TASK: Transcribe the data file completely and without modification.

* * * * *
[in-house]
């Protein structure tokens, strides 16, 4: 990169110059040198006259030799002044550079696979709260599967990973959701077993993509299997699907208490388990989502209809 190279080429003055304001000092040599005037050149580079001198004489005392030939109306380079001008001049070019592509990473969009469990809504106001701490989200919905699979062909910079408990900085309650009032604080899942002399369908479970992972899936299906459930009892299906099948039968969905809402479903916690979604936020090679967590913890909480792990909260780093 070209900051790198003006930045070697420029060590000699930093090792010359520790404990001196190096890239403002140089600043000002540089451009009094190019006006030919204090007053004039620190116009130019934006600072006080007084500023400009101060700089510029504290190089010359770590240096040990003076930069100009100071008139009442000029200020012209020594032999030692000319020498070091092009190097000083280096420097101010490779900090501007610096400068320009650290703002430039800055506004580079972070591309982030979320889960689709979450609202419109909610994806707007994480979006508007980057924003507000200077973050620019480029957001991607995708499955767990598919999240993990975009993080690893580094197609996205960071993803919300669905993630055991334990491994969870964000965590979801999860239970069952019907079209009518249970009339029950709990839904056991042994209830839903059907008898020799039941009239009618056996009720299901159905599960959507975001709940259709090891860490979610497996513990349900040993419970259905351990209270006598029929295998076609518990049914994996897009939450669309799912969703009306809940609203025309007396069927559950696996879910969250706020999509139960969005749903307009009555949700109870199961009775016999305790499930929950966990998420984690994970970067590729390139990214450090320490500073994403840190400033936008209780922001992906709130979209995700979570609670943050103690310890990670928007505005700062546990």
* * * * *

[in-house]
């Protein structure tokens, strides 16, 4: 990169110059040198006259030799002044550079696979709260599967990973959701077993993509299997699907208490388990989502209809 190279080429003055304001000092040599005037050149580079001198004489005392030939109306380079001008001049070019592509990473969009469990809504106001701490989200919905699979062909910079408990900085309650009032604080899942002399369908479970992972899936299906459930009892299906099948039968969905809402479903916690979604936020090679967590913890909480792990909260780093 070209900051790198003006930045070697420029060590000699930093090792010359520790404990001196190096890239403002140089600043000002540089451009009094190019006006030919204090007053004039620190116009130019934006600072006080007084500023400009101060700089510029504290190089010359770590240096040990003076930069100009100071008139009442000029200020012209020594032999030692000319020498070091092009190097000083280096420097101010490779900090501007610096400068320009650290703002430039800055506004580079972070591309982030979320889960689709979450609202419109909610994806707007994480979006508007980057924003507000200077973050620019480029957001991607995708499955767990598919999240993990975009993080690893580094197609996205960071993803919300669905993630055991334990491994969870964000965590979801999860239970069952019907079209009518249970009339029950709990839904056991042994209830839903059907008898020799039941009239009618056996009720299901159905599960959507975001709940259709090891860490979610497996513990349900040993419970259905351990209270006598029929295998076609518990049914994996897009939450669309799912969703009306809940609203025309007396069927559950696996879910969250706020999509139960969005749903307009009555949700109870199961009775016999305790499930929950966990998420984690994970970067590729390139990214450090320490500073994403840190400033936008209780922001992906709130979209995700979570609670943050103690310890990670928007505005700062546990």